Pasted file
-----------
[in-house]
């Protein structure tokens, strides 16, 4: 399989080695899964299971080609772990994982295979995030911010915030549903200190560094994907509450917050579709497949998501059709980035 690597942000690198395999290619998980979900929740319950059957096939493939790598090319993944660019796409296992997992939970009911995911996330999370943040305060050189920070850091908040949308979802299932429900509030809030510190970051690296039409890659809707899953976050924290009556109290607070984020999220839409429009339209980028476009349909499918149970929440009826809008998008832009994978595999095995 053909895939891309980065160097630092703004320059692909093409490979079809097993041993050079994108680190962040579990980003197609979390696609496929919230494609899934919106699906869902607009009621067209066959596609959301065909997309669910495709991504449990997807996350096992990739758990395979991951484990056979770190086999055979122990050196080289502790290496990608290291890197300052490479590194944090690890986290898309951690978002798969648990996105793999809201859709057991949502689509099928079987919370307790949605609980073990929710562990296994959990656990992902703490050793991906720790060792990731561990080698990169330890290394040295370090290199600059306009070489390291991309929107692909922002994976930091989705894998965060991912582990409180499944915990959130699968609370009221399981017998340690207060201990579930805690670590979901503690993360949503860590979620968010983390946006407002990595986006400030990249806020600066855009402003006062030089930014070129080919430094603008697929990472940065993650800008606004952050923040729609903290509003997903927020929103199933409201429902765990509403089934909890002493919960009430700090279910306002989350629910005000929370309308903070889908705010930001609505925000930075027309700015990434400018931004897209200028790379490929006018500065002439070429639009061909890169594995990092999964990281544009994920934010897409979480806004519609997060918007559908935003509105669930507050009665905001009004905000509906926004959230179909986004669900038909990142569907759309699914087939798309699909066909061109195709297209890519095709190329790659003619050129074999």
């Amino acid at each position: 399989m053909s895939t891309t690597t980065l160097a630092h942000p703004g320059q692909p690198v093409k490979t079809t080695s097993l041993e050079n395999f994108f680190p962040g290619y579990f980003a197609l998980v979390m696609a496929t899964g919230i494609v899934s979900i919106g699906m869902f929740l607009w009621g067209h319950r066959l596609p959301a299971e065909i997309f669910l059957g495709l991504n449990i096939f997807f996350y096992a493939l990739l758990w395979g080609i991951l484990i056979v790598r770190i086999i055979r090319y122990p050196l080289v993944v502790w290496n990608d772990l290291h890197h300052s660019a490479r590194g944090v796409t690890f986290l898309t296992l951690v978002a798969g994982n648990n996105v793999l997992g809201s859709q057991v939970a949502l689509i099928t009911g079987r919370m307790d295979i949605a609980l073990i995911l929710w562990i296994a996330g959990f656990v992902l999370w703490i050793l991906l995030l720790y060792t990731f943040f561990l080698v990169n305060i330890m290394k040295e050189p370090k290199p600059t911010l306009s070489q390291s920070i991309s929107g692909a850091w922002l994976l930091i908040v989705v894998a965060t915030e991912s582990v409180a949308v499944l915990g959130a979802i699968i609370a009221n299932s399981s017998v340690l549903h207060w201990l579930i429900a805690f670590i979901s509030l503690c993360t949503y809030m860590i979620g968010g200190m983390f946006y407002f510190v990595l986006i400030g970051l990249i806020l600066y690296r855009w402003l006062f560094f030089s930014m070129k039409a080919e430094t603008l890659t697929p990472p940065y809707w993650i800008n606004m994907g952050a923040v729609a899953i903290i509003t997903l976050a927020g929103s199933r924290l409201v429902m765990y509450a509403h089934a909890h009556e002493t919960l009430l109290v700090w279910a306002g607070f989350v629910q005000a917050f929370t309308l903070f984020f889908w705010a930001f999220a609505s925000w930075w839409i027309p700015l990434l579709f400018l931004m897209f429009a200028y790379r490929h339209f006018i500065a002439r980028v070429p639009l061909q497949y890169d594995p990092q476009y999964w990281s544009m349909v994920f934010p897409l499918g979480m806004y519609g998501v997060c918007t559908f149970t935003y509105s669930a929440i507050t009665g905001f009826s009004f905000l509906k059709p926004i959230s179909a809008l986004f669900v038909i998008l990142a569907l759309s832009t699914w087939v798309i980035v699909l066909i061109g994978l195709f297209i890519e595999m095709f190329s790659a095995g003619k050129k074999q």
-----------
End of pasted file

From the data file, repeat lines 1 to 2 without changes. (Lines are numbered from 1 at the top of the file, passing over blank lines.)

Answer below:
[in-house]
């Protein structure tokens, strides 16, 4: 399989080695899964299971080609772990994982295979995030911010915030549903200190560094994907509450917050579709497949998501059709980035 690597942000690198395999290619998980979900929740319950059957096939493939790598090319993944660019796409296992997992939970009911995911996330999370943040305060050189920070850091908040949308979802299932429900509030809030510190970051690296039409890659809707899953976050924290009556109290607070984020999220839409429009339209980028476009349909499918149970929440009826809008998008832009994978595999095995 053909895939891309980065160097630092703004320059692909093409490979079809097993041993050079994108680190962040579990980003197609979390696609496929919230494609899934919106699906869902607009009621067209066959596609959301065909997309669910495709991504449990997807996350096992990739758990395979991951484990056979770190086999055979122990050196080289502790290496990608290291890197300052490479590194944090690890986290898309951690978002798969648990996105793999809201859709057991949502689509099928079987919370307790949605609980073990929710562990296994959990656990992902703490050793991906720790060792990731561990080698990169330890290394040295370090290199600059306009070489390291991309929107692909922002994976930091989705894998965060991912582990409180499944915990959130699968609370009221399981017998340690207060201990579930805690670590979901503690993360949503860590979620968010983390946006407002990595986006400030990249806020600066855009402003006062030089930014070129080919430094603008697929990472940065993650800008606004952050923040729609903290509003997903927020929103199933409201429902765990509403089934909890002493919960009430700090279910306002989350629910005000929370309308903070889908705010930001609505925000930075027309700015990434400018931004897209200028790379490929006018500065002439070429639009061909890169594995990092999964990281544009994920934010897409979480806004519609997060918007559908935003509105669930507050009665905001009004905000509906926004959230179909986004669900038909990142569907759309699914087939798309699909066909061109195709297209890519095709190329790659003619050129074999």